A diving accident in 1951 nearly took his life; upon recovery, Brubeck adopted his trademark block-chord style to compensate for lingering effects of the accident. The same year, at Iola’s urging, he patched things up with the tempestuous Desmond and invited him into the newly formed Dave Brubeck Quartet. Iola, while raising the couple’s growing family, also served as the quartet’s impresario, cleverly marketing the group to the GI-bill-infused ranks of American colleges and paving the way for the classic albums Jazz at Oberlin and, in the band’s Columbia Records debut, Jazz Goes to College. In 1954, Brubeck received the one honor he most regretted — his portrait on the cover of Time. He knew beforehand that the magazine would feature either him or Duke Ellington, and he feared racial prejudice would play a role in the selection. Ironically, he and the Duke were staying at the same hotel on the day of the magazine’s publication. When Ellington showed up at his hotel room with a copy, all Brubeck could say was, “It should have been you.”
By 1954, Musial was in the sweet spot of his career, a tremendous 13-year span begun in 1946. His fame may have been held back by the fact that he did not play in the post-war “capital of baseball”; one fan remarked on his passing that had Musial played in New York, the national pastime would have been renamed “Musialball.” But he did have his hometown Sporting News. That bible of the sport voted him the best player of the decade from 1946 to1955 — the era of Joe DiMaggio, Bob Feller, Ted Williams, Jackie Robinson, and the early years of Henry Aaron, Willie Mays, and Mickey Mantle. In hindsight, no one would quibble with that designation: Musial had 3,630 career hits, divided exactly between 1,815 at home and 1,815 away; a .331 lifetime batting average, divided fairly evenly (.336 home and .326 away); 475 home runs (252 home, 223 away) and, perhaps more impressively, 725 doubles and 177 triples; 155 home runs off fellow left-handers, including 17 off Warren Spahn, one of the greatest southpaws in history. Those who called him the most underrated figure in the history of American sports were perhaps understating their case.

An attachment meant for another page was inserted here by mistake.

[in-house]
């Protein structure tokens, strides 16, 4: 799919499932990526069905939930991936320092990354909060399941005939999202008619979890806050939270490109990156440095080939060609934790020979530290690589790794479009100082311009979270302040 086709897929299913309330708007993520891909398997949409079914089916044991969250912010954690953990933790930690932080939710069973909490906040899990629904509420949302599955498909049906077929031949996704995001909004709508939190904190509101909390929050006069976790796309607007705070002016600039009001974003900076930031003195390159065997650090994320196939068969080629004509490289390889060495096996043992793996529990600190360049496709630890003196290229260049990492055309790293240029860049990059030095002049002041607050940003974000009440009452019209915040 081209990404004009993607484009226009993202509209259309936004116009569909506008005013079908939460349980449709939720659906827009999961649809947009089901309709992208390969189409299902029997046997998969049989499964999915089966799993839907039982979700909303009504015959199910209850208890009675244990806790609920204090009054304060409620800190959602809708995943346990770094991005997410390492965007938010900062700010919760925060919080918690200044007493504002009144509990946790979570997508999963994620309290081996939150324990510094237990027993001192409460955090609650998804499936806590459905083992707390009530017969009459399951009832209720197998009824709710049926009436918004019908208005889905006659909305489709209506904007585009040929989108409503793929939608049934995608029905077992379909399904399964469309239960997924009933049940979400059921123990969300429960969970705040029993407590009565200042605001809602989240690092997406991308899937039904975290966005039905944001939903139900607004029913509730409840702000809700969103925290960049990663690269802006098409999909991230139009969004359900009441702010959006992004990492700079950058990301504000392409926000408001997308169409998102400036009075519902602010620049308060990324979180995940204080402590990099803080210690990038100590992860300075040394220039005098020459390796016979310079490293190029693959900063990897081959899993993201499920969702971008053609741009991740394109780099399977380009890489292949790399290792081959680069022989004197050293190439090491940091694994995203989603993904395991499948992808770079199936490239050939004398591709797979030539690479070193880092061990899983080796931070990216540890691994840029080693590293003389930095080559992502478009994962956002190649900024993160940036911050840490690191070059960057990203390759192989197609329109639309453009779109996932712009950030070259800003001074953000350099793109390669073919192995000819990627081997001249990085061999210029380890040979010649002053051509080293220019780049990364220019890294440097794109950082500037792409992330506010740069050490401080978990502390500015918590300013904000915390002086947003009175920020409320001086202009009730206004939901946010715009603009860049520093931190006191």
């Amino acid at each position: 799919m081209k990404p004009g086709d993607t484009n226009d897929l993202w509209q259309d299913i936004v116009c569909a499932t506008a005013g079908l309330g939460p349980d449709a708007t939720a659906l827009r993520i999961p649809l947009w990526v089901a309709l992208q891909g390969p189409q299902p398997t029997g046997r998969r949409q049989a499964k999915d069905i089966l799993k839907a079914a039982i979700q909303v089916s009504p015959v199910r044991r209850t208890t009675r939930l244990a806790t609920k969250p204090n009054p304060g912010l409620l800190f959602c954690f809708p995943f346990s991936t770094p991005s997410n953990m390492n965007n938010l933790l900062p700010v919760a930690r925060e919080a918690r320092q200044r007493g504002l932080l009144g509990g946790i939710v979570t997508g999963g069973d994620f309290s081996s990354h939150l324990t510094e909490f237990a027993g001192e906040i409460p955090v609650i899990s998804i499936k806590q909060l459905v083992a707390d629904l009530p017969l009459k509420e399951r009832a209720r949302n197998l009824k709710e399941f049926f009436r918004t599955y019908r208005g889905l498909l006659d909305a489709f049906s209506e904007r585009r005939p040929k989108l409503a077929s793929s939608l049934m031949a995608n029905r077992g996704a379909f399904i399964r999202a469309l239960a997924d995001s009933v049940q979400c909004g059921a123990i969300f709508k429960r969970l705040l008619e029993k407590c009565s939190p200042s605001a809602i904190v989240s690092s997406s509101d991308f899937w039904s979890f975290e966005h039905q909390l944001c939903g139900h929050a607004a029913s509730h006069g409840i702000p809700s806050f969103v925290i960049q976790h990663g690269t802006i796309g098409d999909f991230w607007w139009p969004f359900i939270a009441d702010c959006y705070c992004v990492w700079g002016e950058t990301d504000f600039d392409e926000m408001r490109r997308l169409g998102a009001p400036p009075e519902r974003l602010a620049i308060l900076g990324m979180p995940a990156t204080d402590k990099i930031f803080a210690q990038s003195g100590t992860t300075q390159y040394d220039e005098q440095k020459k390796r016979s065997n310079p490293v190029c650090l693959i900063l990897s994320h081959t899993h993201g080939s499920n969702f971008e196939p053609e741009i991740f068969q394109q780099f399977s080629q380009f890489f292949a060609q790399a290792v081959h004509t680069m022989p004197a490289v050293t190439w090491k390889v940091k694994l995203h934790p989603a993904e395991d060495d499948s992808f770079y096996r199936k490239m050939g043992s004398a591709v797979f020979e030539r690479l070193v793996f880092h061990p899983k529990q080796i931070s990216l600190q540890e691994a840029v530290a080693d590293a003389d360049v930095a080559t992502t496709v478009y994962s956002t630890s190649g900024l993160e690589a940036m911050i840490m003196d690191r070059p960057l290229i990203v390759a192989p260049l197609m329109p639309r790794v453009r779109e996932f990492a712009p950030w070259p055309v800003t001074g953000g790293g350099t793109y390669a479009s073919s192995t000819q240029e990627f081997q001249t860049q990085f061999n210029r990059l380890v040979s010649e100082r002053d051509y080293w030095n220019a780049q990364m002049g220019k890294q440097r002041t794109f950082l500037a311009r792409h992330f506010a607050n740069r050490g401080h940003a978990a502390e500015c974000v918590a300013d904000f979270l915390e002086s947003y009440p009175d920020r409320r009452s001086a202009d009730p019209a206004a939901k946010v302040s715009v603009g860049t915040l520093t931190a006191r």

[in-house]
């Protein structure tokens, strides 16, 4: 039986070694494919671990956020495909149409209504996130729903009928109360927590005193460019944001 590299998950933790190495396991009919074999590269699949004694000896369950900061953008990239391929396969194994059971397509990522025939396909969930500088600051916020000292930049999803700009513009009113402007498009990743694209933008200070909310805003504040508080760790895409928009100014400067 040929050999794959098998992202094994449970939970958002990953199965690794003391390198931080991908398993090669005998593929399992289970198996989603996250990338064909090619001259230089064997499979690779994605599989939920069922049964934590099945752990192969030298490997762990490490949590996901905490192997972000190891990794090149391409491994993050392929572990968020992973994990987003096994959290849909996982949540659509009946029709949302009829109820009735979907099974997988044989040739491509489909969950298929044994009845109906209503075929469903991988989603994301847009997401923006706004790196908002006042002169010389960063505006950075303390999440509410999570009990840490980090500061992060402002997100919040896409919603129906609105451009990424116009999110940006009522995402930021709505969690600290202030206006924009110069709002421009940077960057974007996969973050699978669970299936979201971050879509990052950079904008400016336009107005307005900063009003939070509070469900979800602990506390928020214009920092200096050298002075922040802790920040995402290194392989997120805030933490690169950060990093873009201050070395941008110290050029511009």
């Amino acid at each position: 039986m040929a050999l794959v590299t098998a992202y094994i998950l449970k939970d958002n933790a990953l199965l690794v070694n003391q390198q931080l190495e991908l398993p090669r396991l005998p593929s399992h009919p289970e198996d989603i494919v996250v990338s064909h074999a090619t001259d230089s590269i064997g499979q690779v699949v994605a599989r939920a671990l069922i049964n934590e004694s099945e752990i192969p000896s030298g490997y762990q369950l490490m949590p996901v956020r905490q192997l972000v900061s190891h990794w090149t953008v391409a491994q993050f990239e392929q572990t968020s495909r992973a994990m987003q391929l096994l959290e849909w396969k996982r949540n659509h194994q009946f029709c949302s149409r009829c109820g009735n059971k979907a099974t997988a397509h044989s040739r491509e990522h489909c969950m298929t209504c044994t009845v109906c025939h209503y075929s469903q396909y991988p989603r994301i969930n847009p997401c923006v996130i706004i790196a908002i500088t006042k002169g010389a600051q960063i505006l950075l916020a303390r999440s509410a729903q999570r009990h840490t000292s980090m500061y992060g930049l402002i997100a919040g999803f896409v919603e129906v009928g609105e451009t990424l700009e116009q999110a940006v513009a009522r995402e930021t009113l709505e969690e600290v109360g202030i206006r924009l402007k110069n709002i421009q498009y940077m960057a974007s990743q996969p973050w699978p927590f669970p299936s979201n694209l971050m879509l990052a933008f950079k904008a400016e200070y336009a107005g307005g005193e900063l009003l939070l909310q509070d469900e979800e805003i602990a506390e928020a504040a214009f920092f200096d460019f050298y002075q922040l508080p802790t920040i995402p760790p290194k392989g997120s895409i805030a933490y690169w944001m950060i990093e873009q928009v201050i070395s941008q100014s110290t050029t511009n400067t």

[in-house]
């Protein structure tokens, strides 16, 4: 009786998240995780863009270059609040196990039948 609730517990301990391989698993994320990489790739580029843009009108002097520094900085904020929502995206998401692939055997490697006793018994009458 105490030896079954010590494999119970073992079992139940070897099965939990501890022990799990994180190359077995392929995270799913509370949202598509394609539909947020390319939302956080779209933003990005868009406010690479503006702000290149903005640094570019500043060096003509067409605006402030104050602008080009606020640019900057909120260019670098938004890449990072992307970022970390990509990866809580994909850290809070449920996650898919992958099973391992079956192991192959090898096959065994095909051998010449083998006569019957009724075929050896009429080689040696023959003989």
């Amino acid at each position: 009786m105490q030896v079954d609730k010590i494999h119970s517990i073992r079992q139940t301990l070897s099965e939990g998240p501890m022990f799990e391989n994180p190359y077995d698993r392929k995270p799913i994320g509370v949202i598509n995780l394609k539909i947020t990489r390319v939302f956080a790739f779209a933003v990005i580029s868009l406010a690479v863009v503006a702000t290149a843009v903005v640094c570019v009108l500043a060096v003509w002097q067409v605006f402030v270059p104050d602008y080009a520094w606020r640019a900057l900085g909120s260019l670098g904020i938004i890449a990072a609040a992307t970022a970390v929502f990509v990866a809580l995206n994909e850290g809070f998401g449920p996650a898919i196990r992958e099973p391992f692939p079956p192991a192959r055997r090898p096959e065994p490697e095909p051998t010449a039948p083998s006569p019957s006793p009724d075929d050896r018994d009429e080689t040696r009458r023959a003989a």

Brubeck, despite cutting the first certified gold jazz album (Time Out, 1959), with its iconic track “Take Five,” was also simultaneously one of the most famous and most underrated masters of his craft. The “New York thing” did less to diminish his fame than it did his reputation with some critics who were unmoved by his West Coast vibe in the era of be-bop and “cool” jazz. Most people knew who he was; everybody could recognize “Take Five” and, perhaps, “Blue Rondo a la Turk.” Jazz 101 students could expound on the innovation of the 5/4 and 9/8 time signatures that set these charts apart from the standard 4/4, 16-bar chorus structure rooted in the New Orleans foundation of jazz. But to some jazz aficionados Brubeck’s innovations were derivative, not authentic; they found his playing style bombastic, not refined, and his touch too populist and insufficiently cerebral. Brubeck’s was also the age of Charlie Parker and Miles Davis, and when jazz hit its popular demise with the rise of rock ’n’ roll in the 1960s, many of these impressions stuck. Jazz largely retreated into urban enclaves and further innovations in the recording studio; the influence of the popular imagination, for better or worse, waned.